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Musings
   Prasoon S Majumdar
Prasoon S Majumdar
Editor, Economic Affairs - The Sunday Indian
Dean Academics (All India), The Indian Institute of Planning and Management
[07/09/2008]

Omissions in Commission

Pay for performance could have ushered interesting variance

So finally the Sixth Pay Commission seems to come as an financial blessing for the government employees. And why shouldn’t it? This Rs 30,621 crore award is almost 151 per cent higher than the previous one. But unfortunately, like its predecessors, this commission too failed in bringing about radical administrative and extensive governance reforms concerning public corruption, productivity and talent management.

In fact, the overriding argument put forward by many favouring the Commission is that a pay hike will help in retaining talent and improve output, and also the fact that it was high time to make wages more competitive with respect to the private sector. However, it has been proved time and again that higher salaries do not necessarily create conducive conditions for better performance. What’s more, without institutionalising a hire-and-fire policy, it is pointless to hike the salary by 40 per cent. In the race for making the wages of government employees at par with private sector, the Commission has largely ignored the salient features of wage model of the private sector.

In the latter, across different industries, a significant portion of wages and salaries depend on reaching effective output and set targets. That implies that a major part of private sector wages primarily depends on productivity outcomes and comes in the form of incentives, unlike their counterparts in the public sector. And in the jobs or profiles which are directly not based on targets or output, a part of the wages depends on the year-end profitability. So it is needless to state that the Pay Commission should have developed models wherein a sizeable part of the wages should have been linked to performance measures, which are objective, scientific and easily measurable. It is not just to rationalise public sector wages relative to that of private sector, but for redressing a host of other socio-economic inequities. The current model not only increases the fixed cost but also has tremendous bearing upon inflationary pressures.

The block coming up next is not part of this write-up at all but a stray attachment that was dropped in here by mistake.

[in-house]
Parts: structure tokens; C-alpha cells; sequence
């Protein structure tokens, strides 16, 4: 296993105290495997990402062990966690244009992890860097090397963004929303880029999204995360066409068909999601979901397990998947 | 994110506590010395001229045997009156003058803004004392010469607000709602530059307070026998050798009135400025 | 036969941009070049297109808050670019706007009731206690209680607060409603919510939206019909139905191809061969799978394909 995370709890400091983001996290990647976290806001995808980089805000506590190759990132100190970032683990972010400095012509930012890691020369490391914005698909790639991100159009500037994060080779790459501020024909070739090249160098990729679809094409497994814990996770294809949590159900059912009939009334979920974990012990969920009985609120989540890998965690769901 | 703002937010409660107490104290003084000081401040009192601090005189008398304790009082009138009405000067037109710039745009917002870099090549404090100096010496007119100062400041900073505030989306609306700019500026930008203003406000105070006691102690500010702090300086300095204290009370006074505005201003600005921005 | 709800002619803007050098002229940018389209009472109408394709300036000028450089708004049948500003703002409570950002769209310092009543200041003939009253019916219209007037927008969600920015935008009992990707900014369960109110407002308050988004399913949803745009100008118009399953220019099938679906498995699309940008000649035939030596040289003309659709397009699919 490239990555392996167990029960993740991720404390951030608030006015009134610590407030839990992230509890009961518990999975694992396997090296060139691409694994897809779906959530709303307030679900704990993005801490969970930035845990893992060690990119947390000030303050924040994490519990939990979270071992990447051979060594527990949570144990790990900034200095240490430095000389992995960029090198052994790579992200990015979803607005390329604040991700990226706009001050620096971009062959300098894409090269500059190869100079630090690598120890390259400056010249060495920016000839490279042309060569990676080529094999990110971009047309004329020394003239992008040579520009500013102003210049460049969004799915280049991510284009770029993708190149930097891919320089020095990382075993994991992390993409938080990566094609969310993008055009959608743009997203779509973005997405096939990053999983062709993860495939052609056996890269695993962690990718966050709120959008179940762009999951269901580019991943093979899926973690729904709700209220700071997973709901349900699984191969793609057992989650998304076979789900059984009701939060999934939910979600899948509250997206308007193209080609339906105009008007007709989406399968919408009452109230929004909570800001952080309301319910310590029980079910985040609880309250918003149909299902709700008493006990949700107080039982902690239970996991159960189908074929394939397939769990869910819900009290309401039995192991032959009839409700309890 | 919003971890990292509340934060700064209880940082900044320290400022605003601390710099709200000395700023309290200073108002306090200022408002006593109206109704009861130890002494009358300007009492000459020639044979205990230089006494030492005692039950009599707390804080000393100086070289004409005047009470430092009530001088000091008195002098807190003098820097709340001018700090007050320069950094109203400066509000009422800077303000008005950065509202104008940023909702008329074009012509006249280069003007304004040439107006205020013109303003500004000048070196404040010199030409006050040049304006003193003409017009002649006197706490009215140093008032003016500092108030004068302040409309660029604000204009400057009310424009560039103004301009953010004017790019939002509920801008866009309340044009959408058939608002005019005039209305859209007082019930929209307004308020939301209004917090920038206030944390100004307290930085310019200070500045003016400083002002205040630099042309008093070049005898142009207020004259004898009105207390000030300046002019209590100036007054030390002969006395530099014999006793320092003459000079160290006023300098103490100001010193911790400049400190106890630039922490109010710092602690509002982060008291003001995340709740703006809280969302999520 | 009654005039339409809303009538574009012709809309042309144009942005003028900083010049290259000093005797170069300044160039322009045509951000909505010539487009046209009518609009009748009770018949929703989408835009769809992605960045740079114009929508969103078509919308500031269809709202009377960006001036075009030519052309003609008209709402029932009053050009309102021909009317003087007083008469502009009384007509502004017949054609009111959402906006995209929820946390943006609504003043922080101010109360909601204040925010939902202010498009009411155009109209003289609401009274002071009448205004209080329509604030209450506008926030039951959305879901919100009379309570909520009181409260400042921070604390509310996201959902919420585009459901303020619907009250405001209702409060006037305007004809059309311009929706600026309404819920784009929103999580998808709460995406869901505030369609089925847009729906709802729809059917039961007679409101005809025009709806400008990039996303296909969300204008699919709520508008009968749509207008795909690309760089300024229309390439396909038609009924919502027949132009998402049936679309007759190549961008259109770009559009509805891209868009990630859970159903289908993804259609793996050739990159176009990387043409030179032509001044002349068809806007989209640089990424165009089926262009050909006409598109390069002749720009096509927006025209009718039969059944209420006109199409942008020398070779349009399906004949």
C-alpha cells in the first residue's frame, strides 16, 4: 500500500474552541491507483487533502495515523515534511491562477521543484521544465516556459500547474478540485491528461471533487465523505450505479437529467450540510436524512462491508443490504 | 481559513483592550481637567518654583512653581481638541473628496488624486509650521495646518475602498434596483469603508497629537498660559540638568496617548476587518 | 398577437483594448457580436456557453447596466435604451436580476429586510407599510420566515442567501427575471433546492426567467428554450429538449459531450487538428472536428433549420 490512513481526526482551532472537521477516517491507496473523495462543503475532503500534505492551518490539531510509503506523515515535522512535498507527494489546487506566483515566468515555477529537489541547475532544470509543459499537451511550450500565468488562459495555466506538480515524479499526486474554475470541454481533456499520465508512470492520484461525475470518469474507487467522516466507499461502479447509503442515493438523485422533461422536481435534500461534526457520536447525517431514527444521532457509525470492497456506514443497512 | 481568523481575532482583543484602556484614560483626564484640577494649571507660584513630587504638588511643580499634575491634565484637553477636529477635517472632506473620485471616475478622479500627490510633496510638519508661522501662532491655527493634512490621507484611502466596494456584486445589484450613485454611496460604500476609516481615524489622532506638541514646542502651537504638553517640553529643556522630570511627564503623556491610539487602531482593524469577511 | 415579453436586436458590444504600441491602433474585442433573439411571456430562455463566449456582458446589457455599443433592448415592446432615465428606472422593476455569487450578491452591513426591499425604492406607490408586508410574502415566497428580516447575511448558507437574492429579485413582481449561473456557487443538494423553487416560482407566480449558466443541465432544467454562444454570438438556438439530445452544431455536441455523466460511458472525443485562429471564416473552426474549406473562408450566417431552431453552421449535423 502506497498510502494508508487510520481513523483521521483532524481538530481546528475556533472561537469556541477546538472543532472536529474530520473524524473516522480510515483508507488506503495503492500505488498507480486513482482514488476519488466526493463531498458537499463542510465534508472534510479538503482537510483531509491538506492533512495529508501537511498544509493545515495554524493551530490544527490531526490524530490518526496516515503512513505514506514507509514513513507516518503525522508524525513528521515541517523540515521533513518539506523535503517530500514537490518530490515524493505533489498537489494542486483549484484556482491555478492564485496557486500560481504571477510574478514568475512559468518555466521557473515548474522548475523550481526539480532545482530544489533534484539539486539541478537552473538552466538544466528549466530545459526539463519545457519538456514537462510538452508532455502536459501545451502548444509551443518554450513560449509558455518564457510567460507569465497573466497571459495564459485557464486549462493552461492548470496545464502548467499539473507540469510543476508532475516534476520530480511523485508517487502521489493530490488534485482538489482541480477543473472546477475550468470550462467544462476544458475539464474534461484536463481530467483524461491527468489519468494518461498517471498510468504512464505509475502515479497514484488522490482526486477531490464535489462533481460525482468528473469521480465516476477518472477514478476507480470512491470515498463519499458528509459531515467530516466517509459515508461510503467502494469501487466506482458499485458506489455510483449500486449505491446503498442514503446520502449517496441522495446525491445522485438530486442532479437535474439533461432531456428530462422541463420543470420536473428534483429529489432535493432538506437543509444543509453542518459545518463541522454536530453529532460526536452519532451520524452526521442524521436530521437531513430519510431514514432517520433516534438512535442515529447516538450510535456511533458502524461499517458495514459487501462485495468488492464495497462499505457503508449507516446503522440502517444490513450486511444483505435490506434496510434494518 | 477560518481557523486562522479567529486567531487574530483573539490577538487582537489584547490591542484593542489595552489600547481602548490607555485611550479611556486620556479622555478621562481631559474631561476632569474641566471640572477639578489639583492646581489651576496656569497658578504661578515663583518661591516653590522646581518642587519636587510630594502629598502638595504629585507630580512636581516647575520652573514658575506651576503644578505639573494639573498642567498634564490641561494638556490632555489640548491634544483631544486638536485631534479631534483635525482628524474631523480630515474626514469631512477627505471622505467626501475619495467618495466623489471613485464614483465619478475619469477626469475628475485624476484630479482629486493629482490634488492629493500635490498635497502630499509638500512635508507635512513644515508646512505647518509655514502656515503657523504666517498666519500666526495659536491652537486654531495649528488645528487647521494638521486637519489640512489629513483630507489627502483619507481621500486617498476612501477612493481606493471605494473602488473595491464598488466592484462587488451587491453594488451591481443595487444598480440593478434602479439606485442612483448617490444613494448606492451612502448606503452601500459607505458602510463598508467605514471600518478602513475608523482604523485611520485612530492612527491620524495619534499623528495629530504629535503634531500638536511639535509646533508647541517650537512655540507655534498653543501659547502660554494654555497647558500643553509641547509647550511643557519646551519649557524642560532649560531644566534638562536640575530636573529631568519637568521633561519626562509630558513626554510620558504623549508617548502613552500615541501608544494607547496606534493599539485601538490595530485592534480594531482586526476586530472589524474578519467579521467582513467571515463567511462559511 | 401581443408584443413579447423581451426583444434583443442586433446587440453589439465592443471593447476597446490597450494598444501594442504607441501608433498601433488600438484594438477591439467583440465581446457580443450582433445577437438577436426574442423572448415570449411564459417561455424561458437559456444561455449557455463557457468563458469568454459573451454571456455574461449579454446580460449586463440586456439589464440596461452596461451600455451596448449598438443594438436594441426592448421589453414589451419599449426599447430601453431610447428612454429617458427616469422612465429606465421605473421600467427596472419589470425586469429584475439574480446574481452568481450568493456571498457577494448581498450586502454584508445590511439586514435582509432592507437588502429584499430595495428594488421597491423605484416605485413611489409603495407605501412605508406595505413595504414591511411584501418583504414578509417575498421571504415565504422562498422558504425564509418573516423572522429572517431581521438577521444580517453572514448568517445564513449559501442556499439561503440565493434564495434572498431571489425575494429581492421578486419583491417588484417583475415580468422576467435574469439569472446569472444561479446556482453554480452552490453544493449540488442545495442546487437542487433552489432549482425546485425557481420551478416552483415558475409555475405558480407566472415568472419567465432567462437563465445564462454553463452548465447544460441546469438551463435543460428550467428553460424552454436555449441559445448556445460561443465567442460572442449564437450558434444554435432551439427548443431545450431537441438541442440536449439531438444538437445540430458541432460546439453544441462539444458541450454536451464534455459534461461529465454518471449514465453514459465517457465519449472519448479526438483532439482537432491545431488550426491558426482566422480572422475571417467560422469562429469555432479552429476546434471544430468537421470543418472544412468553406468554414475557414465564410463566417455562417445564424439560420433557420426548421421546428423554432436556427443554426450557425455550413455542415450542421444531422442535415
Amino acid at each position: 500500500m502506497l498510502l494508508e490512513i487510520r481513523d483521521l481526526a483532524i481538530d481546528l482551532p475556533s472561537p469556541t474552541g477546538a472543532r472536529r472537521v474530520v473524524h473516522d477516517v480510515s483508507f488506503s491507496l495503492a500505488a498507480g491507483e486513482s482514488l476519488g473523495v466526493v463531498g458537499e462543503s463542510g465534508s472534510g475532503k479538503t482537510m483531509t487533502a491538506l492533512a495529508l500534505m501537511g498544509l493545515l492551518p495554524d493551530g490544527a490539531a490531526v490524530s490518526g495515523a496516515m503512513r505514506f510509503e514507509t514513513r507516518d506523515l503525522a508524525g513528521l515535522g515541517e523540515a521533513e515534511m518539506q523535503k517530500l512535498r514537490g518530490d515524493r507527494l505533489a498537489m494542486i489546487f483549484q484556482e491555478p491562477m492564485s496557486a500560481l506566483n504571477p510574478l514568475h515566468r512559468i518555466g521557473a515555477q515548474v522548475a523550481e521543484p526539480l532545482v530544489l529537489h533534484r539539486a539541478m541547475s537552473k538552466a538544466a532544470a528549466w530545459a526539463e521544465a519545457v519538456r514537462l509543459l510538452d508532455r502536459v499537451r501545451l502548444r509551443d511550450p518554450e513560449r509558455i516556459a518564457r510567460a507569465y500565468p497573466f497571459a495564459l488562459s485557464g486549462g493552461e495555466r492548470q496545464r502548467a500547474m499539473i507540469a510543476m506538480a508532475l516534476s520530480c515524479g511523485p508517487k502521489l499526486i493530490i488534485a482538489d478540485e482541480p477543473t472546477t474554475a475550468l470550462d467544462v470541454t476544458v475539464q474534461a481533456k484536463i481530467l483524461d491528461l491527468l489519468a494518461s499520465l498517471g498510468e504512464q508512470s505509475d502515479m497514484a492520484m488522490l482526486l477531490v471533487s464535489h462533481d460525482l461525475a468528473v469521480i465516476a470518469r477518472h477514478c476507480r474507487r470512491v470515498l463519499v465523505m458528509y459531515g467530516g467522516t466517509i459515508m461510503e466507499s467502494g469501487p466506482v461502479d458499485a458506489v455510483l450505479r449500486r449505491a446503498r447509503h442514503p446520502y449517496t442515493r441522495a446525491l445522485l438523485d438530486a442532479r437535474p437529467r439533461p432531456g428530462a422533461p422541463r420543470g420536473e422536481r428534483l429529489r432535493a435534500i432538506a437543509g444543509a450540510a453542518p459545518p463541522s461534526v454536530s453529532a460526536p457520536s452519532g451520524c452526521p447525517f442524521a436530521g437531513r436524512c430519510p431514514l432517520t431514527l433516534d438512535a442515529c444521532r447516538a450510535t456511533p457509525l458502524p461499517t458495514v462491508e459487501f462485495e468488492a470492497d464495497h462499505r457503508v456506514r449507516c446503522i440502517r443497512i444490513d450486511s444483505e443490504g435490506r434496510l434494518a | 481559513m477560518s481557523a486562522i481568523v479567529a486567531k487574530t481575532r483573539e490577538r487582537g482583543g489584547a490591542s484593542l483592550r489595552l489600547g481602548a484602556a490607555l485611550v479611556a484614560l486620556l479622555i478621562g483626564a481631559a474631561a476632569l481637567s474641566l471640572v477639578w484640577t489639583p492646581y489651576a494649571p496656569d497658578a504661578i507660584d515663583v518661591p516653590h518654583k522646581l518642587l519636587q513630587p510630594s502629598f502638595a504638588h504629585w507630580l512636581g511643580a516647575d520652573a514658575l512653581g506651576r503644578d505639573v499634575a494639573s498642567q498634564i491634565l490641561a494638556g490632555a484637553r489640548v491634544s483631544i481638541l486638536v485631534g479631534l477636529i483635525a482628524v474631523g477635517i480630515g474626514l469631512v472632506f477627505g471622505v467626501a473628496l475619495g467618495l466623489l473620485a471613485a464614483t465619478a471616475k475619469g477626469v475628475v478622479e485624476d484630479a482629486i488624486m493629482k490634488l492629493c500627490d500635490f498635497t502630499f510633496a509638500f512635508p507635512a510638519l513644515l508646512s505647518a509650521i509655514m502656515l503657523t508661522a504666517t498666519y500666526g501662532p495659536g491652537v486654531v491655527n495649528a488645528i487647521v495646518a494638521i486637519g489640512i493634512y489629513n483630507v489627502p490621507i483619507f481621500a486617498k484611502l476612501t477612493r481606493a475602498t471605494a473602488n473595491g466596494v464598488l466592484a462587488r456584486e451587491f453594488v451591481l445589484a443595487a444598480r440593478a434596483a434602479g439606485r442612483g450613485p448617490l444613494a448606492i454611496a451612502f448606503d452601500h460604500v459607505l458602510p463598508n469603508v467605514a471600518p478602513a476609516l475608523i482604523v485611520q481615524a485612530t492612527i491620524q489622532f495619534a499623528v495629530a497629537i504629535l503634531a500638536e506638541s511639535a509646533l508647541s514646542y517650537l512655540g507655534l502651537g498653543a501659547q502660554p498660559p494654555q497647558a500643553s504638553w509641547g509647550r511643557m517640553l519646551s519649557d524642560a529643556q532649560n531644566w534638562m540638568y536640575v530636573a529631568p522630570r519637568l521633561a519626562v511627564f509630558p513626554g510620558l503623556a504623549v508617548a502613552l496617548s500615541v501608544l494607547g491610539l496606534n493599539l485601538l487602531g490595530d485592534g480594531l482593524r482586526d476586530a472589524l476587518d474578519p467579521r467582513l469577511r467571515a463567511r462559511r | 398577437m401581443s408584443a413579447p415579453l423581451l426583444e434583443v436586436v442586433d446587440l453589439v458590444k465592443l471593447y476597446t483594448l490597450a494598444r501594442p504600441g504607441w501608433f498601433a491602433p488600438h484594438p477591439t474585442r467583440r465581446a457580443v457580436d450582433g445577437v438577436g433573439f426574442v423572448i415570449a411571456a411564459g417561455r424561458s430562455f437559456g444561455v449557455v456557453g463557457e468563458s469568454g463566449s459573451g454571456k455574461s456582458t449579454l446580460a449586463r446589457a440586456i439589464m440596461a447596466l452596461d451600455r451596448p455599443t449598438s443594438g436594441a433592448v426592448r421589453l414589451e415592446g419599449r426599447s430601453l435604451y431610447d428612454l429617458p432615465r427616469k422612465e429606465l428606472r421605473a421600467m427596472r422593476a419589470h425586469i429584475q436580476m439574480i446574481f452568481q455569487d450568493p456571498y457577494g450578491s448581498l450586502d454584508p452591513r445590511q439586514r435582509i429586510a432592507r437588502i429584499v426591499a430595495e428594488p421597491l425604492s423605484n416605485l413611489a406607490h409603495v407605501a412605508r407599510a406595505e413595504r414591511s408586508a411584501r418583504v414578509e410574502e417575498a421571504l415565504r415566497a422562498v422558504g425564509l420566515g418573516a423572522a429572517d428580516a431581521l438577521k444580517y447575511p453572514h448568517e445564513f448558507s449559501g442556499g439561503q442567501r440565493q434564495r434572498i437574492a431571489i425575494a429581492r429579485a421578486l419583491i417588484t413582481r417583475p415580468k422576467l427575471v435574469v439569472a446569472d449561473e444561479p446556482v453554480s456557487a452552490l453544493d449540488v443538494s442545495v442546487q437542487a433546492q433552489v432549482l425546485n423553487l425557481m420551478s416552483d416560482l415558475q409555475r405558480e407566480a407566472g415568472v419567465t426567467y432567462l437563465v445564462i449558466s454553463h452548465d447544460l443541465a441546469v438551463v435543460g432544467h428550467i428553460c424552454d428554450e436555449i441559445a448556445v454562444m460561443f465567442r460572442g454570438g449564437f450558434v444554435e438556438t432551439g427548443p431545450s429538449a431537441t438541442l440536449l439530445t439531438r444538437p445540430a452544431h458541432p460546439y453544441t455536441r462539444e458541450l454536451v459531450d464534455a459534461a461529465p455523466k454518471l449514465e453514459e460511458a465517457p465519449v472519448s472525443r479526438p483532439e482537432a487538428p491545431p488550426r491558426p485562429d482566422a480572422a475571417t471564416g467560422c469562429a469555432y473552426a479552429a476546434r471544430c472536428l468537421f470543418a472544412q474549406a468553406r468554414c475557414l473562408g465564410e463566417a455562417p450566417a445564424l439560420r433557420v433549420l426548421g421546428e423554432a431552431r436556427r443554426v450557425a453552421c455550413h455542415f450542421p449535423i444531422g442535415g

In behavioural economics, incentives are always perceived to be hard earned, and accordingly, prudence prevails in the course of spending or investing such incomes, whereas fixed incomes are looked upon with much lesser degree of prudence! So a part of the wages linked to performance always helps in easing inflationary pressures! If compared apple to apple, government employees at lower end of the scale receive relatively higher wages in comparison to private sector counterparts. Be it a primary school teacher or a factory worker – they earn around two to three times more than what is earned by an employee in the private sector. Washington-based PayScale indicates that the median salary for central government employees in India with one year of experience stands at Rs 2,12,424 per year, while the same for private sector companies is Rs 2,08,962 (And mind you, this is only for the organised sector!!).

It isn't the first time the government has been bogged down by deadweight of populist pre-poll measures and has taken decisions, which would only make a few comfortable while being detrimental for the economy as a whole in the long run. The state had the opportunity not only to revolutionise the archaic work ethic but also in bringing about some sort of sanity in the prevailing wage structure. Time to grasp the fact that it is gross injustice to taxpayers’ money to address the concerns of a few million at the cost of a billion!!




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